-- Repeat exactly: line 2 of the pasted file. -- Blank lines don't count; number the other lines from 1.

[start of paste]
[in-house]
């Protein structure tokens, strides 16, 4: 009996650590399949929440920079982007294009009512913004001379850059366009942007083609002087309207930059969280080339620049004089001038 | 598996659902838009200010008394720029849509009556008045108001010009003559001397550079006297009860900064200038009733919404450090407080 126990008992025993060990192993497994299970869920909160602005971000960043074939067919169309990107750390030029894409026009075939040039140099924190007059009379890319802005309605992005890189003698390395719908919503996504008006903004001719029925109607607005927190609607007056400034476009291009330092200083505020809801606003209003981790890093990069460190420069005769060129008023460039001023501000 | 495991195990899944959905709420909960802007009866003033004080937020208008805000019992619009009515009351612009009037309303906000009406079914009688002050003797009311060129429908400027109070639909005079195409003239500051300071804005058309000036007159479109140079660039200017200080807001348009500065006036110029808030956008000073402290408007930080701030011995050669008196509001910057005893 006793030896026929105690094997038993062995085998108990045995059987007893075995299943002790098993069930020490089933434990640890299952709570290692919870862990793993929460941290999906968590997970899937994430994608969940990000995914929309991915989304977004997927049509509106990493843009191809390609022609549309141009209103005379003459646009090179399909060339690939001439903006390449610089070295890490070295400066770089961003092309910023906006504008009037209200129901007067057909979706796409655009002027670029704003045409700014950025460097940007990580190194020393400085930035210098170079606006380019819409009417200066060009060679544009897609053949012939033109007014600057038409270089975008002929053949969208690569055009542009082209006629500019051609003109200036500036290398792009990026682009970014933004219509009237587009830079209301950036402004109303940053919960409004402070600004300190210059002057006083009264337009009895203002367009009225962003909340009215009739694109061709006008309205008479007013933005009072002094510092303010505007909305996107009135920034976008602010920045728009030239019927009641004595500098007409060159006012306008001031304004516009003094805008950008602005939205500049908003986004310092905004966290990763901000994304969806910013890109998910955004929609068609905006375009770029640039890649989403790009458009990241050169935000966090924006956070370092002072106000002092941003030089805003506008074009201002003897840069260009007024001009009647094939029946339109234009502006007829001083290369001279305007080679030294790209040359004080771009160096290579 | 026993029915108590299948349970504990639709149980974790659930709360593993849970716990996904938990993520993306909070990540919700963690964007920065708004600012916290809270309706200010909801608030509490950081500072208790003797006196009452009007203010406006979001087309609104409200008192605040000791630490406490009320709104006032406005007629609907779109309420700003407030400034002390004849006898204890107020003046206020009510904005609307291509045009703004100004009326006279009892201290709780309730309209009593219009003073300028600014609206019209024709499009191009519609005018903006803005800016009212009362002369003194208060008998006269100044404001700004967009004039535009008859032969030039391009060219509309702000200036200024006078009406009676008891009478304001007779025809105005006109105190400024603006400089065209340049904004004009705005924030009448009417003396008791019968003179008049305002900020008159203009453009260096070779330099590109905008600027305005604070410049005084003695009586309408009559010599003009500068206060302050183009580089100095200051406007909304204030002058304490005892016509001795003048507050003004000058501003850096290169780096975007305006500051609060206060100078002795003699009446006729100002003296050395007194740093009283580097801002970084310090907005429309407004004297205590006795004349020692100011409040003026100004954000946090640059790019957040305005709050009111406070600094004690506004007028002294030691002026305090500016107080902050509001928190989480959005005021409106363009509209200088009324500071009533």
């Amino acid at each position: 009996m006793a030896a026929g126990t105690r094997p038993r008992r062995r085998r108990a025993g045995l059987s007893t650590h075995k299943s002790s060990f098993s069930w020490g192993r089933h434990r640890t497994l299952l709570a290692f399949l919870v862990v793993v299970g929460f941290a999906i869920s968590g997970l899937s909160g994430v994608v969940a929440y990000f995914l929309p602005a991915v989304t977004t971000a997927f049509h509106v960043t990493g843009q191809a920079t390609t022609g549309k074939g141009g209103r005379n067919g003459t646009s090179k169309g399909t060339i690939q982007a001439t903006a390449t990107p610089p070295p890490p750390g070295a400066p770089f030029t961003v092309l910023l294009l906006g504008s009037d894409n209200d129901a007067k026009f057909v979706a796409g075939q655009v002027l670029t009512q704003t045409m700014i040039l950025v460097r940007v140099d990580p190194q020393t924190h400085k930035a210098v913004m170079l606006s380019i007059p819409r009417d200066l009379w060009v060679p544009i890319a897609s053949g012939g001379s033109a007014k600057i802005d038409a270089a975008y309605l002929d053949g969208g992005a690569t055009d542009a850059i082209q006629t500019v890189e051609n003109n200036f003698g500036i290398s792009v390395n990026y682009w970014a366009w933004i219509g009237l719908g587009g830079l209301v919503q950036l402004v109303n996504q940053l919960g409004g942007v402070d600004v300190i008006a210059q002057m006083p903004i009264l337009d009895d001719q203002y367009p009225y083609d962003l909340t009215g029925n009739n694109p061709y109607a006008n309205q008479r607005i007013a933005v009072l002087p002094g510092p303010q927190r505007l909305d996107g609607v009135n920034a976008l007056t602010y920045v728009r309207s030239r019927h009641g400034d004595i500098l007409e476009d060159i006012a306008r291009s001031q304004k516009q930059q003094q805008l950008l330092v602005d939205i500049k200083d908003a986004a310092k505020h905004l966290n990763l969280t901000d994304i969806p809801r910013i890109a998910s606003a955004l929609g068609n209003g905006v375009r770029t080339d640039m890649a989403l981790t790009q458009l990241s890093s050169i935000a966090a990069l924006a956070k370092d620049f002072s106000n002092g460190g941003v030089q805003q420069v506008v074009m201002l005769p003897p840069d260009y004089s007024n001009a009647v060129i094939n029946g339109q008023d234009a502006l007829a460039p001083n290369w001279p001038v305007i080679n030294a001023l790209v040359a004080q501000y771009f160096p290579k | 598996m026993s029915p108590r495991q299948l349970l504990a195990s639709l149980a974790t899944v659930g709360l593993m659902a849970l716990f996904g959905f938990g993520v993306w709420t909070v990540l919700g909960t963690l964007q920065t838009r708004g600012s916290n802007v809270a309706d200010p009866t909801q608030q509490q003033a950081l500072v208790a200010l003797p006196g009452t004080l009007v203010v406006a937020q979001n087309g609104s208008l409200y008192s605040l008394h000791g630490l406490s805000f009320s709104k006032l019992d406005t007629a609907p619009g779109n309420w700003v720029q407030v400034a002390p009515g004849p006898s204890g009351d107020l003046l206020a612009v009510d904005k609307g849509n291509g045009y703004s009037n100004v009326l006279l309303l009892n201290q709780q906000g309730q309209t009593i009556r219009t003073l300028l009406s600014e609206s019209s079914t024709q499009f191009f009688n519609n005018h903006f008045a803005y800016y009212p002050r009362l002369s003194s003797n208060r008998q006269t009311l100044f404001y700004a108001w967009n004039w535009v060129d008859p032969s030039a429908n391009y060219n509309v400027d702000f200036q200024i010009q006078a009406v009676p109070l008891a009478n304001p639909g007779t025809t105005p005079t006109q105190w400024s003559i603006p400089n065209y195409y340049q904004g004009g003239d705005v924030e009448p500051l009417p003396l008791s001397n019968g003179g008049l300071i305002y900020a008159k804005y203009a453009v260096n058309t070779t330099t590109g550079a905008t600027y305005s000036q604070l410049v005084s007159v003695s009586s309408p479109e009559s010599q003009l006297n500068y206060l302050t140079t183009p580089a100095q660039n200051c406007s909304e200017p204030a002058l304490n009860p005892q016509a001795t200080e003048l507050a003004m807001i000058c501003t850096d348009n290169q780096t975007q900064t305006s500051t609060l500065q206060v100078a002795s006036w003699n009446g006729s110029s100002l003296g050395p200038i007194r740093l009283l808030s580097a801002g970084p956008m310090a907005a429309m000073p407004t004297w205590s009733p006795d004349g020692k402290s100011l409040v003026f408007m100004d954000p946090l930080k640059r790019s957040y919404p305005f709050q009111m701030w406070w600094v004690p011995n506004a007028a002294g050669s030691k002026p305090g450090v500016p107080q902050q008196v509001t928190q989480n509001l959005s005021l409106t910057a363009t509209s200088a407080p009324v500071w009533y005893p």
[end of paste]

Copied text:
């Protein structure tokens, strides 16, 4: 009996650590399949929440920079982007294009009512913004001379850059366009942007083609002087309207930059969280080339620049004089001038 | 598996659902838009200010008394720029849509009556008045108001010009003559001397550079006297009860900064200038009733919404450090407080 126990008992025993060990192993497994299970869920909160602005971000960043074939067919169309990107750390030029894409026009075939040039140099924190007059009379890319802005309605992005890189003698390395719908919503996504008006903004001719029925109607607005927190609607007056400034476009291009330092200083505020809801606003209003981790890093990069460190420069005769060129008023460039001023501000 | 495991195990899944959905709420909960802007009866003033004080937020208008805000019992619009009515009351612009009037309303906000009406079914009688002050003797009311060129429908400027109070639909005079195409003239500051300071804005058309000036007159479109140079660039200017200080807001348009500065006036110029808030956008000073402290408007930080701030011995050669008196509001910057005893 006793030896026929105690094997038993062995085998108990045995059987007893075995299943002790098993069930020490089933434990640890299952709570290692919870862990793993929460941290999906968590997970899937994430994608969940990000995914929309991915989304977004997927049509509106990493843009191809390609022609549309141009209103005379003459646009090179399909060339690939001439903006390449610089070295890490070295400066770089961003092309910023906006504008009037209200129901007067057909979706796409655009002027670029704003045409700014950025460097940007990580190194020393400085930035210098170079606006380019819409009417200066060009060679544009897609053949012939033109007014600057038409270089975008002929053949969208690569055009542009082209006629500019051609003109200036500036290398792009990026682009970014933004219509009237587009830079209301950036402004109303940053919960409004402070600004300190210059002057006083009264337009009895203002367009009225962003909340009215009739694109061709006008309205008479007013933005009072002094510092303010505007909305996107009135920034976008602010920045728009030239019927009641004595500098007409060159006012306008001031304004516009003094805008950008602005939205500049908003986004310092905004966290990763901000994304969806910013890109998910955004929609068609905006375009770029640039890649989403790009458009990241050169935000966090924006956070370092002072106000002092941003030089805003506008074009201002003897840069260009007024001009009647094939029946339109234009502006007829001083290369001279305007080679030294790209040359004080771009160096290579 | 026993029915108590299948349970504990639709149980974790659930709360593993849970716990996904938990993520993306909070990540919700963690964007920065708004600012916290809270309706200010909801608030509490950081500072208790003797006196009452009007203010406006979001087309609104409200008192605040000791630490406490009320709104006032406005007629609907779109309420700003407030400034002390004849006898204890107020003046206020009510904005609307291509045009703004100004009326006279009892201290709780309730309209009593219009003073300028600014609206019209024709499009191009519609005018903006803005800016009212009362002369003194208060008998006269100044404001700004967009004039535009008859032969030039391009060219509309702000200036200024006078009406009676008891009478304001007779025809105005006109105190400024603006400089065209340049904004004009705005924030009448009417003396008791019968003179008049305002900020008159203009453009260096070779330099590109905008600027305005604070410049005084003695009586309408009559010599003009500068206060302050183009580089100095200051406007909304204030002058304490005892016509001795003048507050003004000058501003850096290169780096975007305006500051609060206060100078002795003699009446006729100002003296050395007194740093009283580097801002970084310090907005429309407004004297205590006795004349020692100011409040003026100004954000946090640059790019957040305005709050009111406070600094004690506004007028002294030691002026305090500016107080902050509001928190989480959005005021409106363009509209200088009324500071009533």